Tax Update – Income tax on interest: changes announced

Last March HMRC launched a consultation on the income tax treatment of interest, including proposals to restrict withholding tax exemptions for quoted Eurobonds and interest on short term loans. We reported on these proposals in an Update dated 29 March 2012. HMRC has now published a Summary of Responses plus its proposals for legislative change and this Update gives an overview of the key proposals.

Quoted Eurobonds

Under current law there is no obligation to withhold tax from interest on quoted Eurobonds. It was proposed to prevent the application of this exemption to securities issued between group companies where there was no substantial or regular trading. There was a lot of opposition to this in the responses to consultation and the Government has confirmed that it will not be proceeding with its proposal to restrict the exemption.

Yearly interest

The Government has also backtracked on its proposal to abolish the concept of yearly interest, so there will continue to be no withholding tax on “short” interest (interest on loans expected to be outstanding for less than a year).

HMRC states that it will make changes to its guidance in the Savings and Investment Manual to set out more clearly its view of “short” loans that are repeatedly rolled over.  The implication here is that they regard these as giving rise to yearly interest.

“Interest arising in the UK”

UK withholding tax applies to interest “arising” in the UK, commonly referred to as “UK source” interest. Several factors are taken into account in determining the source of interest and the position is not always as clear as it might be. The Government will legislate to make clear that, in the case of “specialty debt” or “debts under seal”, the location of the agreement or deed evidencing the debt will not be taken into account as a factor, so the physical holding of such documents offshore will not suffice to prevent interest having a UK source.

Several respondents commented on the lack of clarity of the term “arising” in the UK but the document states that there was no consensus as to the approach to be taken so further change seems unlikely in the short term.

Cross border payments of interest – possible re-think on withholding tax?

Part of the stated rationale for agreeing not to scrap the concept of yearly interest and to retain the Eurobonds exemption was representations that a large proportion of the payments would actually be exempt from withholding under double tax treaties so the proposed changes would result in additional administrative inconvenience but not much additional tax revenue.  The document states: “the Government has noted the representations made on the wider question of the extent to which tax is withheld from interest in a cross-border context, and will consider this further.”  Several other major jurisdictions do not impose withholding tax on interest paid to non-residents so it will be interesting to see whether the Government considers emulating them as part of its strategy of making the UK internationally competitive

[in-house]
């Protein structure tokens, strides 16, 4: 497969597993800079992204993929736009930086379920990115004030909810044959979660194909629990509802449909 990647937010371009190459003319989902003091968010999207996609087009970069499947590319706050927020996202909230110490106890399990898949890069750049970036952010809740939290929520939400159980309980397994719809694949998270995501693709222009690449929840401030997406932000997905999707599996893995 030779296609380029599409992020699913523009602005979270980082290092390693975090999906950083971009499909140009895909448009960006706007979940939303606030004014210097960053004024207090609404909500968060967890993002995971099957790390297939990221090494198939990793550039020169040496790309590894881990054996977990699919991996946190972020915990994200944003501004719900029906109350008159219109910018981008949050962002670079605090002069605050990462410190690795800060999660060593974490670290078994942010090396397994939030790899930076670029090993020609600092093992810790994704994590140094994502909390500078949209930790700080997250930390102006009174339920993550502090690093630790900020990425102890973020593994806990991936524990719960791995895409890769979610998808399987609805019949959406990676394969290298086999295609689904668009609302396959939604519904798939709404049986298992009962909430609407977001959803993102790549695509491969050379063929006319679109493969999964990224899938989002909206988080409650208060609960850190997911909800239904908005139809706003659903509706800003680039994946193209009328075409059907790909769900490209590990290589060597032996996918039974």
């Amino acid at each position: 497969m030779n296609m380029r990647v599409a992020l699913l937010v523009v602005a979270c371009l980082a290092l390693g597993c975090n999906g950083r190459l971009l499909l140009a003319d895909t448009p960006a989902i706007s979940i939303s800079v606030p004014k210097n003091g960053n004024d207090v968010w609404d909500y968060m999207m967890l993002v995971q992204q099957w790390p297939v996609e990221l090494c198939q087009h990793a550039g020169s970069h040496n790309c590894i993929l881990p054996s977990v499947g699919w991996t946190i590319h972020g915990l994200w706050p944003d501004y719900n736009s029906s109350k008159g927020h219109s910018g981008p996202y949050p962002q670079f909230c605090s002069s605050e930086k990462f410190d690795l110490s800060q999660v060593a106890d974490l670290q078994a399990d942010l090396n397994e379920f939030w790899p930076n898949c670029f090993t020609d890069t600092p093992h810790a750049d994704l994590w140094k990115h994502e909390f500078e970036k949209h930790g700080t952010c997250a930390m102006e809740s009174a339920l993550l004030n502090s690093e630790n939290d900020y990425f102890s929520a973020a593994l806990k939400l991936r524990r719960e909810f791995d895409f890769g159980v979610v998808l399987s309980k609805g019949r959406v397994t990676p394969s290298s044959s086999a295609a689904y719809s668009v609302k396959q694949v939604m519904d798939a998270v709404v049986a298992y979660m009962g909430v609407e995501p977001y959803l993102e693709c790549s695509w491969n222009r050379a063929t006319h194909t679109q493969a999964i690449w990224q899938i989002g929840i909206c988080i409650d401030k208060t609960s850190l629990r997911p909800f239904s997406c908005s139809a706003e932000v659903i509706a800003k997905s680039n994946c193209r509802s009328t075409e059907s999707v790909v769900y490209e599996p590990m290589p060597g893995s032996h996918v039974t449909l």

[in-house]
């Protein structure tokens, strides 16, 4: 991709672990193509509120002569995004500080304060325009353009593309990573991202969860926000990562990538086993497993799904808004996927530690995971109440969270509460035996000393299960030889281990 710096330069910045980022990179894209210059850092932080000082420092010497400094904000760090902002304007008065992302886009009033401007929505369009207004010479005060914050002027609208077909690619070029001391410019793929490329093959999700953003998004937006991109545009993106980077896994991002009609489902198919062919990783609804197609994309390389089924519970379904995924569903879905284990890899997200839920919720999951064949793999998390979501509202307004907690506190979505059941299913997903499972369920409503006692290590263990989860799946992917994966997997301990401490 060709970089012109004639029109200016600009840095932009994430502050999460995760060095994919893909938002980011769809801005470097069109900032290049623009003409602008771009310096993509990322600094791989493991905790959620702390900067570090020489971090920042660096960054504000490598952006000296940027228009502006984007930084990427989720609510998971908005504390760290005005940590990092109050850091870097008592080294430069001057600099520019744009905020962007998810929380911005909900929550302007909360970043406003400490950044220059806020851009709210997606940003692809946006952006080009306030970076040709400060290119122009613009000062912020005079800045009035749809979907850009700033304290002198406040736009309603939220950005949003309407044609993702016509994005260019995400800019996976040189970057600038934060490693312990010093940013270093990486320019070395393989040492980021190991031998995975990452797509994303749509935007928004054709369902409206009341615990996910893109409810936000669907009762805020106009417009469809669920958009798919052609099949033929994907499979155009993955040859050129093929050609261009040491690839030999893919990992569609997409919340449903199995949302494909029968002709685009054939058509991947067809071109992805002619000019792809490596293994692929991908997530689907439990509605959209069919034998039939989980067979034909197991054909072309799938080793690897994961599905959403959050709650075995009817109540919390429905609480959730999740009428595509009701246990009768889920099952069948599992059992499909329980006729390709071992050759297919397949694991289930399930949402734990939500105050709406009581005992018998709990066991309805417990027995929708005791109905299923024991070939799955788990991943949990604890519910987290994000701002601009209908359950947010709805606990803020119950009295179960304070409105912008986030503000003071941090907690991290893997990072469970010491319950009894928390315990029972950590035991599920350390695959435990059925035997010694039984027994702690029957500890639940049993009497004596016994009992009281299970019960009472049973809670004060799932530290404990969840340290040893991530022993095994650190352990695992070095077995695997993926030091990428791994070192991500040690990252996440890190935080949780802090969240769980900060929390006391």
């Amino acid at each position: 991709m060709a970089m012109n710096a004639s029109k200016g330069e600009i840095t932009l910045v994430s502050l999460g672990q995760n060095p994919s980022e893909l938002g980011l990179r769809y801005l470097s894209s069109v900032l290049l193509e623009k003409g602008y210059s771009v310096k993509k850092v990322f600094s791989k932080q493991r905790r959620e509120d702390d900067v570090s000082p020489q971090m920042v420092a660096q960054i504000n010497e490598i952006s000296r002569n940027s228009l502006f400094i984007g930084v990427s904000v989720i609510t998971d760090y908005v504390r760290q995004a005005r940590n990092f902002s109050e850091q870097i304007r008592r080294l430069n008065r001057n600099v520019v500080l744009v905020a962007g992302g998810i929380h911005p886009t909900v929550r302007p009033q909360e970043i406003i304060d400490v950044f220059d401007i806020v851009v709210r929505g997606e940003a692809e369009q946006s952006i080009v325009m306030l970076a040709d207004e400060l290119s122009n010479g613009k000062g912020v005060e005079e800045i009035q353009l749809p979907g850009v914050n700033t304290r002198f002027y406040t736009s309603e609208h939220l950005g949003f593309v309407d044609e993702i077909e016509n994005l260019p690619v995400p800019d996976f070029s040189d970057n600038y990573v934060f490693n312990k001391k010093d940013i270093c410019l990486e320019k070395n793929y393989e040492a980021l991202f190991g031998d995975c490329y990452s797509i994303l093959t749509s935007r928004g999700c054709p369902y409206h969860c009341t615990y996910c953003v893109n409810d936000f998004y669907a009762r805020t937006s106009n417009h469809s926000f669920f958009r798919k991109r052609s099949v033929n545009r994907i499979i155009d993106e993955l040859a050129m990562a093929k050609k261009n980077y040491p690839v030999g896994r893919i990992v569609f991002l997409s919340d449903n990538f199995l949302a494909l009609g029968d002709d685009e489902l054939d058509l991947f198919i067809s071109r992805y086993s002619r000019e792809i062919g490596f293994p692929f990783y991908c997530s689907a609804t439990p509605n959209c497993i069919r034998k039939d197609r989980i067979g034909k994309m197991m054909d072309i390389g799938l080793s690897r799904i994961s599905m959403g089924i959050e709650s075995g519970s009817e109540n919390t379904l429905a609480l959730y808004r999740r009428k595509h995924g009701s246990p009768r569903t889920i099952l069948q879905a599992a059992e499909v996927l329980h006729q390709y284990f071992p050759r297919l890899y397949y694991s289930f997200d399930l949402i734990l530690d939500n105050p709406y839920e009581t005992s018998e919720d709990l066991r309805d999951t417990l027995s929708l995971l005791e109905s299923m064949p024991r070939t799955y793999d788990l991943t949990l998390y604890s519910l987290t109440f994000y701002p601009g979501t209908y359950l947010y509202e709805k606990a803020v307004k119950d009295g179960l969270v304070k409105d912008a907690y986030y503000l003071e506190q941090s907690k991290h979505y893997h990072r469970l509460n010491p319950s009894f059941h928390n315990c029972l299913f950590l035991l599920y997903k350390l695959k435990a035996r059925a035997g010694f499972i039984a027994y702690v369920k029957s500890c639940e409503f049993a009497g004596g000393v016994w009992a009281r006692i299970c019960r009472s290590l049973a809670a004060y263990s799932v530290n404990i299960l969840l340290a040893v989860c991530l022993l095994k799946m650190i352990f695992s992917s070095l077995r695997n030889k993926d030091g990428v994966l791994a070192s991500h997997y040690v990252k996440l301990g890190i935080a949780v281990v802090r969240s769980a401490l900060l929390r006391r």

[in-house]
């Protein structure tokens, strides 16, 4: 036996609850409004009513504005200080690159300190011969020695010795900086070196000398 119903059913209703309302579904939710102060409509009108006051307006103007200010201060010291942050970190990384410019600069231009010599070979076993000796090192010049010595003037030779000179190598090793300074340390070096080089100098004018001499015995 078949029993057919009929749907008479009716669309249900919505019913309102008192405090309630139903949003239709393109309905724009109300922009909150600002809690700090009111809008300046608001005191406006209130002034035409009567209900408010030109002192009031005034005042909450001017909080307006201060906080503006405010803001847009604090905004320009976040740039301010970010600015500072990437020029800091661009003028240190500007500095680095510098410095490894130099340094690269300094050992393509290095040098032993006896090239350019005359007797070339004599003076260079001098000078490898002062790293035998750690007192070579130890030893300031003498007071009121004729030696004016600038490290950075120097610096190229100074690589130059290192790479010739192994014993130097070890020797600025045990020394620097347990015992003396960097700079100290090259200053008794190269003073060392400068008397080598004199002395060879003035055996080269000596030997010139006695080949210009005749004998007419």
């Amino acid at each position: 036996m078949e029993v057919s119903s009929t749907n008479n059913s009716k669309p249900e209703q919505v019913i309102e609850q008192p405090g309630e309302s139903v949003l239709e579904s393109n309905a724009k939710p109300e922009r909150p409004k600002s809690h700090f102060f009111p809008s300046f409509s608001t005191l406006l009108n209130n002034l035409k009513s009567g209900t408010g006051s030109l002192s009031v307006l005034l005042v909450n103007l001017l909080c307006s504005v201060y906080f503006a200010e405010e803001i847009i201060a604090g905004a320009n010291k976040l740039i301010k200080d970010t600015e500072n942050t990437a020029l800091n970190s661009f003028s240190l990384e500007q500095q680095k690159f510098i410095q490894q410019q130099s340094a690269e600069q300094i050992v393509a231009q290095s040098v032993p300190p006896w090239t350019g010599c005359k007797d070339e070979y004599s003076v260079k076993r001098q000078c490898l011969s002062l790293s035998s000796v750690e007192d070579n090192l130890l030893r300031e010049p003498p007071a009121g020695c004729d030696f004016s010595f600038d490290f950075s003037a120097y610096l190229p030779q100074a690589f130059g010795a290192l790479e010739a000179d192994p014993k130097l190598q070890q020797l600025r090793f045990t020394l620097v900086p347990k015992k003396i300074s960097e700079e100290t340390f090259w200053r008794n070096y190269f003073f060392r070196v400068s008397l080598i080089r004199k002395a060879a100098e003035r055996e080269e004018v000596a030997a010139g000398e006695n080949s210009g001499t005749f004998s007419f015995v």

Interest in kind and funding bonds

The Government will proceed with modified proposals to determine the value of interest paid in the form of goods and services. Broadly this will be the retail or market price or, in the case of vouchers, the face value or the cash equivalent of the goods or services for which the voucher can be exchanged. Witholding tax will be calculated on the grossed up amount of these values and payable in cash.

However the current treatment of funding bonds will be retained. The issuer will still be able to issue bonds to HMRC in payment of withholding tax on interest satisfied by issue of funding bonds.

Disguised interest and deeply discounted securities

The Government also proposes to introduce “disguised interest” rules for income tax, similar to those already in place for corporation tax, to treat as interest returns which are economically equivalent to interest. It will repeal some existing legislation which will become redundant, namely chapter 12 of Part 4 ITTOIA (disposals of futures and options involving guaranteed returns) and sections 597 to 606 of ITA and Chapters 5 and 6 of Part 7 ITA (income tax rules on repos and quasi-stock lending arrangements).

The deep discount security and accrued income scheme rules will remain in place, at least initially, but the Government will consult on the possible “simplification” of these regimes following introduction of the new disguised interest regime with a view to legislation in Finance Act 2014.  It is possible that this “simplification” may result in discount being taxed in the same way as interest and becoming subject to withholding tax which would make deep discount bonds a less attractive funding option. There is no indication yet as to whether existing bonds might be “grandfathered”.

Compensation payments

The Government proposes legislation in Finance Bill 2013 to make it clear that the general requirement to deduct income tax from yearly interest applies to the interest element of compensation payments made to individuals, including payments made by banks in the ordinary course of their business.  The legislation would not re-characterise as interest amounts that are not interest on first principles.

Click here for the full text of the response document.

If you require further information please contact Natasha Kaye, Mark Joscelyne or your usual Olswang tax contact.

 

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